BESTIC: Yeah, I don’t know. It’ll be interesting whether it can ever happen. Yeah, the Civil Aviation Safety Authority in Australia, CASA, publish a regular flight safety magazine. It’s ironic, when you compare the two professions. If you write in about your own error, and people are writing about the dumbest stuff, you know, “I flew when was dark, and I don’t have a night riding, I flew into a storm, despite the fact that it was,” I mean, you know, you wouldn’t script it, they get $500, if that gets published. Now, in the medical world, if I stand up at a department meeting and admit, “hey, look, I made a really bad error the other day, and the patient ended up dying or something bad happened,” or there’s a proper outcome that, me talking to the department that could be subpoenaed and used by the family’s lawyer against me. So when we discuss cases in a department, that’s not, it’s not privileged. So that information can be subpoenaed. So everyone’s a bit careful about what they say. Two hospitals can be over the road from each other, they won’t share their near misses with each other.


TK: Yeah, and it’s no, you’re in no position to advance performance or advanced the profession when it’s that solid. And when people are afraid of blame culture.


BESTIC: The only thing we can do is within our own, we can actually use the silos to our advantage. And this is what I’ve, the point that I’ve come to in my career is, I’ve given up trying to fix the system, because it’s exhausting. And I’m not sure, you can’t fix something that doesn’t want to be fixed or doesn’t see that it has a problem. You know, there’s this narrative concept of narrative fallacy. Humans like a simple story. We don’t like complex stories, they’re too hard. So we like the story, when it’s more appealing the story that the doctor made an error. Because to look at all the causative factors, you know, it just takes a long time. Where aviation, the immediate understanding is that there are going to be more than one cause to this crash. Always, always a contributing factor. Sure, the pilot might have made a really bad error. And maybe in this particular crash, fatigue wasn’t an issue. But when we look at the culture of this particular company, there is a culture of over rostering, and not letting people call in sick, that is going to cause another problem down the track. And because all those little organisations know that, if a crash happens, the investigator is going to come and look at everything. That you know that carrot and stick kind of works. And when investigators come they are professionally trained investigators from external body. We don’t really have that, we might just get a doctor from another hospital come and investigate. So we don’t have this professional body that moves around investigating things, and we should. I made a controversial statement A while ago saying, How would people feel if we had, we recorded by voice all the theatre conversation? For every case,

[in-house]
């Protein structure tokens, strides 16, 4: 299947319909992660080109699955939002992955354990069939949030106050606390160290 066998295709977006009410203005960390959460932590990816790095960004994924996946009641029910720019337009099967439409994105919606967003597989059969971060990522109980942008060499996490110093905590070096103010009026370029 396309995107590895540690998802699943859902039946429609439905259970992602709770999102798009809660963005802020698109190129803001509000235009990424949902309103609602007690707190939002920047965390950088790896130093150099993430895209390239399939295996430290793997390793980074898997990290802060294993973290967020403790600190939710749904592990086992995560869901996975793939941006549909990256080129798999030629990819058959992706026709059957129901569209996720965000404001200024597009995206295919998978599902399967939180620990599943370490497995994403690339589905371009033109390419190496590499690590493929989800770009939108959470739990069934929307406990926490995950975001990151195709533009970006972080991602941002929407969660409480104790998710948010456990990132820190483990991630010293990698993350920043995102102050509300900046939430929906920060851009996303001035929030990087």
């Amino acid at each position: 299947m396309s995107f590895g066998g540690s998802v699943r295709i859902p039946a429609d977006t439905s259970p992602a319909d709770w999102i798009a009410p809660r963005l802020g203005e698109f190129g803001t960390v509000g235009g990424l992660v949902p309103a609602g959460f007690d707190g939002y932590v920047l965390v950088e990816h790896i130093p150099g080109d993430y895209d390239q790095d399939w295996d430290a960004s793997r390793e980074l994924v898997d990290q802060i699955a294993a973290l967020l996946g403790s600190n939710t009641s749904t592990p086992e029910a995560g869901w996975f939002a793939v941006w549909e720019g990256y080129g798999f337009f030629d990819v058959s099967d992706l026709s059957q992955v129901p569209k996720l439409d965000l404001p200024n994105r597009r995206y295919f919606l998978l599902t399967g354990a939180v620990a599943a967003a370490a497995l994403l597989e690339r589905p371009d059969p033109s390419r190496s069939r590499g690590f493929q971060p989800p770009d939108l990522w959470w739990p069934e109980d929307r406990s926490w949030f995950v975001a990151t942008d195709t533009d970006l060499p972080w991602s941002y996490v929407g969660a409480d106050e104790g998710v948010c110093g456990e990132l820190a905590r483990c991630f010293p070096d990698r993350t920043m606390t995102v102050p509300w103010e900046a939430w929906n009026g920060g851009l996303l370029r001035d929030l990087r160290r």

TK: Like an FDR or a CVR.


BESTIC: Exactly right. I say why don’t you like the monitoring on the anaesthetic machine, that’s all your flight data. I record that. Sometimes manually for a whole case. I do. The very data that might hold me responsible. I’m the person recording it. So when the blood pressure is a bit low, it’s on my honesty, to actually accurately record that, that shouldn’t be like that. That should be recorded in a way that I can’t access. But when I suggested the recording people were like, “why would we do that?” I said, “Well, cockpits are recorded. It doesn’t stop me talking about whatever you want to talk about. But.” So there’s this absolute, there’s no way we want visibility on what we’re doing inside our operating theatre. Absolutely not. People are mortified about the recent cases where patients have hidden listening devices on them. Little USBs in their hair bun or something and then recorded it. There was quite a famous case out in States, where patient had a colonoscopy and an anaesthetist and surgeon were disparaging about the patient and then went to the media with it. But it shouldn’t. You know, the horrifying thing shouldn’t be the patient’s recording it, it should be that there should be nothing happening that we don’t mind visibility on. But because we’re personally liable and responsible then changes the nature of it. So I think there’s A. got to be that understanding that there are always more than one causative factor. And I’ve even noticed in aviation, when I’ve had a colleague recently, who had a minor crash. People are very careful not to actually, I mean, there’s human nature to oh yeah, well, I’m not surprised he did that or you know, we’ve got a competitive nature where we want to kind of put that person down if we can, makes us feel better. But Pilots I’ve found are very critical people. People say to me, the only thing two pilots will agree on in a room is that they’re better than the third pilot who’s not there. So pilots are very, very critical of each other. But they’re also quick, I found to say, we’ve got to wait for the whole report. That doesn’t happen in medicine. We won’t talk about accidents, we’ll keep it quiet. And so the only way to change it, coming back to the sort of siloed thing to use that as an advantage is to say, “Well, why don’t you as an individual stand up to the department and talk openly about your errors?” That will have the courage to do that, that will create a culture amongst junior staff, that it’s okay to talk about errors. And then the tertiary hospital I work at that’s generally what happens, the most senior respected, most capable people will frequently jump up and talk about something basic. I want to introduce a system called Consultant Confessional, where just the consultants talk about the dumbest things I’ve done in the last week. Or the cannulas they’ve missed or anything because what it does is it tells people that we’re human, and we’re not pretending to be something that we’re not, and that would open up the door a bit.